It was late. Not the early-morning hour where one’s not quite sure whether to specify the hour as early or late, but late. The summer air was thick with lingering humidity from the day, and the only breeze that stirred was from the droning electic fan that sat on the table accross from the bed.
It was clear that this was to be a sleepless night, and the cotton sheet tangled around her feet only added to her frustration. It was too hot for the simple sheet, but too cold without it. She kicked herself mentally for not remembering to take the little white pills that helped her slip into sleep so easily. It was too late for them now–she’d just have to do it on her own. The glare from the cheap alarm clock next to her bed reminded her that there were only 6 hours left until she has to get up–at this rate, she was never going to get to bed.
She turned over onto her side, and waited until her eyes adjusted to the darkness. There was some light–an ugly, orange light that radiated from the light post in the alley, that somehow, even from behind a garage, a tree and a drawn window shade managed to beam streaks of the ugly light into the room and cast shadows on the wall. Fantastical shadow, not theatening, just interesting. As a child, she would watch these shahows for hours, interested to see how they would cavort and stretch before the rising sun chased them away and she was forced to find other, more sutable entertainments for someone her age.  She reached out and examined the cool, bumpy plaster that had gone through three different coats of paint.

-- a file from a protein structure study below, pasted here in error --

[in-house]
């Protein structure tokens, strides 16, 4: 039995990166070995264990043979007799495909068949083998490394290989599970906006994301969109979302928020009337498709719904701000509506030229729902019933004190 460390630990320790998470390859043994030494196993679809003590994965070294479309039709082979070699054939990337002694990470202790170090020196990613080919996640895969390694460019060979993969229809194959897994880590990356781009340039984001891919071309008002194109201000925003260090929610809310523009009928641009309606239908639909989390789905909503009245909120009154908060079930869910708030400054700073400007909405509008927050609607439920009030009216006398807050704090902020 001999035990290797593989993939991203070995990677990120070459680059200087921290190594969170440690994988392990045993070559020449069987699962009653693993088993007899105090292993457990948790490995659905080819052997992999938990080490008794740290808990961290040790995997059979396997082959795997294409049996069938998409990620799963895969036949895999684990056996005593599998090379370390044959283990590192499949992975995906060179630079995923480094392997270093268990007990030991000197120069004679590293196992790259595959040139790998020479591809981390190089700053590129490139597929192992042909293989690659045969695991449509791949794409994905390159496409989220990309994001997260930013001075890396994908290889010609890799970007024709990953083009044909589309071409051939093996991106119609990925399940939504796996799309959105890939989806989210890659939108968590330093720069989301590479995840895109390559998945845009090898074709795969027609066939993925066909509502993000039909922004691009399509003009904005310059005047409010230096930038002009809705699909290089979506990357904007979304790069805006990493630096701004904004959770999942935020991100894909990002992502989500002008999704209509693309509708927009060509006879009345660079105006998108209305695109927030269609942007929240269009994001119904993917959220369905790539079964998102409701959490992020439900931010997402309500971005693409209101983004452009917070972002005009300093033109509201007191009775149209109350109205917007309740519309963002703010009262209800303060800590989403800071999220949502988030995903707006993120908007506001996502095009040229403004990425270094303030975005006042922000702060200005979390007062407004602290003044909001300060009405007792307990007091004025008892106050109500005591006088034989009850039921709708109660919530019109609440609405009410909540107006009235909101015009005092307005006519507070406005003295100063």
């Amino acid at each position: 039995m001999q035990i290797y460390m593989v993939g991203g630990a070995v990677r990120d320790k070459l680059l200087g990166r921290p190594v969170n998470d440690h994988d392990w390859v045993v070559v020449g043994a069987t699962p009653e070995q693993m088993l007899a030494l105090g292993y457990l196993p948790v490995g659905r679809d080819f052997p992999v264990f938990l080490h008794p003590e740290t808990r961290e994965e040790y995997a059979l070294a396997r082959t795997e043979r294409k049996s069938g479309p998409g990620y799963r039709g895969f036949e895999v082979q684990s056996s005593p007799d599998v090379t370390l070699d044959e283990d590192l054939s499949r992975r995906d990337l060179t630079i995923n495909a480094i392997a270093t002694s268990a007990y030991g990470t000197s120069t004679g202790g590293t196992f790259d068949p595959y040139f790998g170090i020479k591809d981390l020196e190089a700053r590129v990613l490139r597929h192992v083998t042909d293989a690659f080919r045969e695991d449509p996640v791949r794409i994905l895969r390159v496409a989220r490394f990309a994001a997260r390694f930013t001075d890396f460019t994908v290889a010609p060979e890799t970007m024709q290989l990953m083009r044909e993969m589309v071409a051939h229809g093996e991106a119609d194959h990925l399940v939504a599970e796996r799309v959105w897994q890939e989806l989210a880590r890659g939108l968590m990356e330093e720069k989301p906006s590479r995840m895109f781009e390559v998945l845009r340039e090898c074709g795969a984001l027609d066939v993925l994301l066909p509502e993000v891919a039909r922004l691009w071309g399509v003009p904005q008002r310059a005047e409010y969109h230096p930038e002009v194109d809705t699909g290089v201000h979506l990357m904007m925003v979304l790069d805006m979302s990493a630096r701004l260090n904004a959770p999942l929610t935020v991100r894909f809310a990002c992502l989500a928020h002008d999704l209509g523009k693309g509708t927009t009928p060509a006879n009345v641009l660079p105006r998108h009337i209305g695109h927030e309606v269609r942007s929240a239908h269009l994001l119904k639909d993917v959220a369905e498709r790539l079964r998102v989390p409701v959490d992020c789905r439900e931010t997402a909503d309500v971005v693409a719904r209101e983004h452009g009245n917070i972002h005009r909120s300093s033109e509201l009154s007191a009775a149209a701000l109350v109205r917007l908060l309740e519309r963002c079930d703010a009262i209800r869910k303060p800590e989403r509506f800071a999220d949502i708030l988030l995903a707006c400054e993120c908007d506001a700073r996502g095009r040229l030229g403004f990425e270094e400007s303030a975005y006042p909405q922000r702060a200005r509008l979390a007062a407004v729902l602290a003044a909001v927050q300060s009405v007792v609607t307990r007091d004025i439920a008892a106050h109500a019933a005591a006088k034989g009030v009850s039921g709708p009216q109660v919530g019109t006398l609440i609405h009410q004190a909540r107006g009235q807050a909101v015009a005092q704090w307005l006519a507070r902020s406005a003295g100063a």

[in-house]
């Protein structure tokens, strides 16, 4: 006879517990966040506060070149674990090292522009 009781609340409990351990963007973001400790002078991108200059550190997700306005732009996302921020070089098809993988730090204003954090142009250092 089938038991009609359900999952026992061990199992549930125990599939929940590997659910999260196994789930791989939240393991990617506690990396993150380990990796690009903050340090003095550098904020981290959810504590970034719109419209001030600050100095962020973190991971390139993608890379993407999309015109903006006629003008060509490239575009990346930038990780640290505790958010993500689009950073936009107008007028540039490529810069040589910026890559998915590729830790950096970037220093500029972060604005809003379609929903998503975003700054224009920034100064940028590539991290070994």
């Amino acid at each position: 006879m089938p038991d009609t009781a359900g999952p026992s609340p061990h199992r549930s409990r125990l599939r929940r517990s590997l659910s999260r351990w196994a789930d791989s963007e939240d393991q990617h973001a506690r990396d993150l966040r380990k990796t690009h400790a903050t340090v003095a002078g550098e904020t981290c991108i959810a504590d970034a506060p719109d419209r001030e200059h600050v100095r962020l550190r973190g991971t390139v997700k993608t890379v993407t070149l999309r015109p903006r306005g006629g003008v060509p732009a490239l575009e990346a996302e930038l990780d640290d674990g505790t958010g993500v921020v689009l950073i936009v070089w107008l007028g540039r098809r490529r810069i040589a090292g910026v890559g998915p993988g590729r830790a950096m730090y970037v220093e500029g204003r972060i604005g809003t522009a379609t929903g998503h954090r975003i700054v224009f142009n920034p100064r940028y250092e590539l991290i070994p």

Indicicive, that’s what she was. There had been the pure white, but it was easily soiled. Then there was the pink, but she had quickly outgrown that. Lastly was the plan for four different colored walls, but her practical mother has quashed that dream quickly, and seafoam green had been chosen.
But in the semi-darkness, she could still she the areas under the window sill and above the closet where the green had not been perfectly applied, places where the white and the pink bled through. She had hidden these carefully from her mother, wanting to please her, hoping that her carelessness would be overlooked. It had been.
She looked at the glowing red numbers, squinting at the sudden glare
The number 12 was sturdy. It was thick and bold..even on the digital clock, it was unconsciously the center..it stood for something.
She hated the number 7. It was limp, useless. It seemed to symbolize all of the failures–school, job interviews, later, auditions–each time, the alarm had carefully been set for 7:00, and every time, she had walked out sobbing. She was destined to be unlucky, especially when it came to things she wanted.

Leave a Reply

Fill in your details below or click an icon to log in:

WordPress.com Logo

You are commenting using your WordPress.com account. Log Out /  Change )

Google photo

You are commenting using your Google account. Log Out /  Change )

Twitter picture

You are commenting using your Twitter account. Log Out /  Change )

Facebook photo

You are commenting using your Facebook account. Log Out /  Change )

Connecting to %s

%d bloggers like this: